Monday, October 30, 2017

REVIEW: P.A.R.A.D.E. (Pontio, Bangor)

P.A.R.A.D.E. (I'm not altogether sure what it's an acronym of; I suspect nothing in particular) is the impressive result of a collaboration between National Dance Company Wales, Dawns i Bawb, Rubicon Dance, Wales Millennium Centre, Pontio in Bangor, and artistic director Marc Rees, and forms a key part of Wales's R17 celebrations marking a century since the Russian Revolution.

What has the Russian Revolution got to do with the people of Wales, some people might ask. It's a good question, but the truth is that when the workers were going on strike and overthrowing their bosses in Petrograd, they were being watched and admired by the coal miners of South Wales, who were inspired by the fact the working man could triumph over the might of autocracy. Russia's uprising led to Maerdy in the Rhondda being nicknamed Little Moscow due to its people's socialist sympathies, and for producing the forthright trade unionist Arthur Horner, who helped found the Communist Party of Great Britain in 1920.

Sunday, October 15, 2017

REVIEW: The Rise and Fall of Little Voice (Theatr Clwyd, Mold)

At the heart of Jim Cartwright's play The Rise and Fall of Little Voice is a touching, sentimental story of a shy northern girl struggling to get heard by those around her, including her brash and selfish mother, who treats her the same way wicked stepmothers treat their Cinderellas. But at over two and a half hours in length, Cartwright struggles to fill the time with enough plot to make it as riveting as it should be.

The play (which opened at the National Theatre in 1992 and was written specifically for Jane Horrocks) was adapted into a film in 1998, and tells the story of a shy girl who can do stunningly accurate impressions of divas such as Shirley Bassey, Judy Garland and Edith Piaf after listening to her beloved late father's LP collection. However, the film was significantly more concise in its plotting. Kate Wasserberg's production of the play packs plenty of wallop when it's needed, but there are also a few too many moments of ponderous water-treading, moments which allow the audience to shift in their seat, hoping something will happen soon.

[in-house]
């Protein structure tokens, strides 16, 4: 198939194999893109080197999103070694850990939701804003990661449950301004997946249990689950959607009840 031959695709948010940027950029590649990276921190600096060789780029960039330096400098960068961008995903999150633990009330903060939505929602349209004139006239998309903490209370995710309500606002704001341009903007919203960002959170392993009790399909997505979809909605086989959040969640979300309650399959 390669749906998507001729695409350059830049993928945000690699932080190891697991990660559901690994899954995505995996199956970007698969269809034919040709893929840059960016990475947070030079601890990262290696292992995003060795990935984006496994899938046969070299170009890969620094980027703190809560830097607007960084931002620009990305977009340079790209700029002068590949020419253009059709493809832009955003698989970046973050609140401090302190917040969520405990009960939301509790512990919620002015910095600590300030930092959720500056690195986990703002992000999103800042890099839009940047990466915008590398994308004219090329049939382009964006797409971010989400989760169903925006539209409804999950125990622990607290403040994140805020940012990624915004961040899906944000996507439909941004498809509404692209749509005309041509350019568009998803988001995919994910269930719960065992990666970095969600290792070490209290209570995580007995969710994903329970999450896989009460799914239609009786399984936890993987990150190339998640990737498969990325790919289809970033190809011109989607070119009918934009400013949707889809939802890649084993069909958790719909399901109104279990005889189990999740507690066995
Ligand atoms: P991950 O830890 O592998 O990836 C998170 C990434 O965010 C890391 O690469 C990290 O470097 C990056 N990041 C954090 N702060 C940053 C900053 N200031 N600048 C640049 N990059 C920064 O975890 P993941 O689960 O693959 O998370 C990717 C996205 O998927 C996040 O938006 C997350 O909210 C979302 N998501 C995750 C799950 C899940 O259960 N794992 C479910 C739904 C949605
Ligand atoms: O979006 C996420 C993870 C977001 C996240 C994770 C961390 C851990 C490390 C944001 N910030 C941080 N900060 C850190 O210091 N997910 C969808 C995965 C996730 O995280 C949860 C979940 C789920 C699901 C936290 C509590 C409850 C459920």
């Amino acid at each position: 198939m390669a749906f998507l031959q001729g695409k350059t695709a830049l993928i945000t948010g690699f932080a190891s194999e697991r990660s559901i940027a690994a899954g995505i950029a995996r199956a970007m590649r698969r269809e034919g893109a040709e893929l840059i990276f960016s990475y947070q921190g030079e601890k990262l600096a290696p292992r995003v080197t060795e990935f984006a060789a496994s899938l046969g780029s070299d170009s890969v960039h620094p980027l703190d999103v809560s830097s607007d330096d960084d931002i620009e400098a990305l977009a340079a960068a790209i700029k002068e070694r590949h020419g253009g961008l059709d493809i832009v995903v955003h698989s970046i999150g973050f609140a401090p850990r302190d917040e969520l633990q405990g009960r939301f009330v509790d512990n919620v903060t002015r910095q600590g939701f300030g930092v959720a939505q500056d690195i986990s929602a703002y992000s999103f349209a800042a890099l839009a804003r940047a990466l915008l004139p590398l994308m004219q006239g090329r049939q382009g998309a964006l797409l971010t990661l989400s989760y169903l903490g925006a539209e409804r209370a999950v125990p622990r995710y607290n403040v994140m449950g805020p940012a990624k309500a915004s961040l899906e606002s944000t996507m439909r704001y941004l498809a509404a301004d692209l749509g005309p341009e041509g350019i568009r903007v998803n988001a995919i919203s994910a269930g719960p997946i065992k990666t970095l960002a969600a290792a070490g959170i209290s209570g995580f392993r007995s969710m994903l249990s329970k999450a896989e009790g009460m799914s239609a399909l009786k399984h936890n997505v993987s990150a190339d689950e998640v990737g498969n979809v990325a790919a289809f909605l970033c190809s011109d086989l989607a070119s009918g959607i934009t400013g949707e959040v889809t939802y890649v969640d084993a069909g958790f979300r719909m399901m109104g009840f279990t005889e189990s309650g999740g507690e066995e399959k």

This is particularly noticeable in Act 1, where too much time is spent building up characters who don't require that much time to be fleshed out. The audience gets what the playwright's trying to do much quicker than he does himself. In particular, LV's harridan mother Mari, a stereotypical northern sexpot straight out of the Lily Savage school of termagent matriarchs. All the hallmarks of such a part are there - the too-tight leopard skin skirts and heels, the flashing knickers, the sharp, foul-mouthed tongue and the total disregard for the feelings and needs of those around her. Nicola Reynolds throws everything she's got into Mari Hoff, perhaps more than she should at times, making her a loud, brash, abusive, unpleasant gorgon who cares more about her drinks cabinet and her sex life than her meek daughter. Cartwright may have written the role broadly, but with every part like this, there has to be a more human side, and unfortunately we get to see far too much of the tart and not nearly enough of the heart.

Wednesday, October 04, 2017

INTERVIEW: Actor Catrin Aaron on playing Little Voice at Theatr Clwyd

Imagine a stage show where the late, great Judy Garland tops the bill, and the support acts are Shirley Bassey, Marilyn Monroe and Billie Holiday. Apart from the tiresome "some of them are dead" problem, you'd pay good money to see that show, wouldn't you?

Well, now you can, because Theatr Clwyd is staging a brand new production of Jim Cartwright's classic The Rise and Fall of Little Voice, which was specially written for actor Jane Horrocks back in 1992 for the National Theatre. Most people will remember the Oscar-nominated film from 1998, also starring Horrocks, but Theatr Clwyd's take casts the multi-talented Catrin Aaron as the shy, reclusive LV.

"I've never worked on a musical before," admits Catrin, "although I wouldn't really class Little Voice as a musical. It's more of a comedy drama with music."

Catrin trained at the Royal Welsh College of Music and Drama, and has got background in singing performance, including many educational and Christmas shows, "but this is the first time I've done it on my own," she laughs.